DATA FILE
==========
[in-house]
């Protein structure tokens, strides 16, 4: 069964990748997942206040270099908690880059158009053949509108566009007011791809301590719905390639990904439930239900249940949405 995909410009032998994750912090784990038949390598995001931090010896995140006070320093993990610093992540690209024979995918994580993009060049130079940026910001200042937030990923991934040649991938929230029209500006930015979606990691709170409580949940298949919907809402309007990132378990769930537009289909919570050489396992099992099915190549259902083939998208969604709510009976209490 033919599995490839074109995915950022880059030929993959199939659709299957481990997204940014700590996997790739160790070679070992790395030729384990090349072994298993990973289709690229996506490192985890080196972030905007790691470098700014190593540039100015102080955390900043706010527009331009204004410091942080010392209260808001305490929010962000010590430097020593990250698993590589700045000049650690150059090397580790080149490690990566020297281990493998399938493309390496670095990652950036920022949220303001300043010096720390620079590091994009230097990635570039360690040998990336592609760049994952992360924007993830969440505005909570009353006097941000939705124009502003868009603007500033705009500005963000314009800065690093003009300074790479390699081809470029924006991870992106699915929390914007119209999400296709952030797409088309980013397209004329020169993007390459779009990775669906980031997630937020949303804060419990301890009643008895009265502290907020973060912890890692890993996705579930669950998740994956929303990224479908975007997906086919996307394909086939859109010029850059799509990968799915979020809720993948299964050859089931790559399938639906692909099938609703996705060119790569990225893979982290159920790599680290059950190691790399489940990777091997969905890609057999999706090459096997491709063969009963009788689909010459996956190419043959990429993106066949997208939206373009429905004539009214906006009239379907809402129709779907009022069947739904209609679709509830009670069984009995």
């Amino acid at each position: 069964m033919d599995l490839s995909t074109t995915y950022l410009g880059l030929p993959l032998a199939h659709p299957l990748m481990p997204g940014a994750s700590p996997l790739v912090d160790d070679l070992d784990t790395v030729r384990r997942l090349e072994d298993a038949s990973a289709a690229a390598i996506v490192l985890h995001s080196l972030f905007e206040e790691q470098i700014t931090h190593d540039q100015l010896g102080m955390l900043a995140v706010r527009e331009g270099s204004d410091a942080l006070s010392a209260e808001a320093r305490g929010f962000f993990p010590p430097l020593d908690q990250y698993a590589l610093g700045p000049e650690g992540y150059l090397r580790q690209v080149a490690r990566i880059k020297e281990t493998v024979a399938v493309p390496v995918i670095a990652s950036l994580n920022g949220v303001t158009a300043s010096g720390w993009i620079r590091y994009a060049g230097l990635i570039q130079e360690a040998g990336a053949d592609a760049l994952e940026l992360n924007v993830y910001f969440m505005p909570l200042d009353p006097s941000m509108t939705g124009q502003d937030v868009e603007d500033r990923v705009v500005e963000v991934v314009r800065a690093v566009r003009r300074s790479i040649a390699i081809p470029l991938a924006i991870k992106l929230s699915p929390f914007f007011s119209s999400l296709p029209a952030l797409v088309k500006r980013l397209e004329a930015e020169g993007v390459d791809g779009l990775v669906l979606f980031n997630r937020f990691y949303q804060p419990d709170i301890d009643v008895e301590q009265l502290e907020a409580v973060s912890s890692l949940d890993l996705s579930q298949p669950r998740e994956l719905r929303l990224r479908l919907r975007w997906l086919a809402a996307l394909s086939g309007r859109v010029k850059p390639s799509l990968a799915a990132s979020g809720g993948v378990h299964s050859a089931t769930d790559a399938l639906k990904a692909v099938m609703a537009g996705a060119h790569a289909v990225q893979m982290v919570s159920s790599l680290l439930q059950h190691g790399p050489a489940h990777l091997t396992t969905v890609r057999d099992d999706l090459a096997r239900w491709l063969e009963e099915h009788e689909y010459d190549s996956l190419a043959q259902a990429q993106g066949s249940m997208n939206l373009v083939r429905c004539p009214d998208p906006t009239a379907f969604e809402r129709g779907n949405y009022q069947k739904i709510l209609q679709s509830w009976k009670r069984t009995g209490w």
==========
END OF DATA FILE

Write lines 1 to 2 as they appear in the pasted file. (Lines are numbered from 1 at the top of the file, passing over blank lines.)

[in-house]
């Protein structure tokens, strides 16, 4: 069964990748997942206040270099908690880059158009053949509108566009007011791809301590719905390639990904439930239900249940949405 995909410009032998994750912090784990038949390598995001931090010896995140006070320093993990610093992540690209024979995918994580993009060049130079940026910001200042937030990923991934040649991938929230029209500006930015979606990691709170409580949940298949919907809402309007990132378990769930537009289909919570050489396992099992099915190549259902083939998208969604709510009976209490 033919599995490839074109995915950022880059030929993959199939659709299957481990997204940014700590996997790739160790070679070992790395030729384990090349072994298993990973289709690229996506490192985890080196972030905007790691470098700014190593540039100015102080955390900043706010527009331009204004410091942080010392209260808001305490929010962000010590430097020593990250698993590589700045000049650690150059090397580790080149490690990566020297281990493998399938493309390496670095990652950036920022949220303001300043010096720390620079590091994009230097990635570039360690040998990336592609760049994952992360924007993830969440505005909570009353006097941000939705124009502003868009603007500033705009500005963000314009800065690093003009300074790479390699081809470029924006991870992106699915929390914007119209999400296709952030797409088309980013397209004329020169993007390459779009990775669906980031997630937020949303804060419990301890009643008895009265502290907020973060912890890692890993996705579930669950998740994956929303990224479908975007997906086919996307394909086939859109010029850059799509990968799915979020809720993948299964050859089931790559399938639906692909099938609703996705060119790569990225893979982290159920790599680290059950190691790399489940990777091997969905890609057999999706090459096997491709063969009963009788689909010459996956190419043959990429993106066949997208939206373009429905004539009214906006009239379907809402129709779907009022069947739904209609679709509830009670069984009995």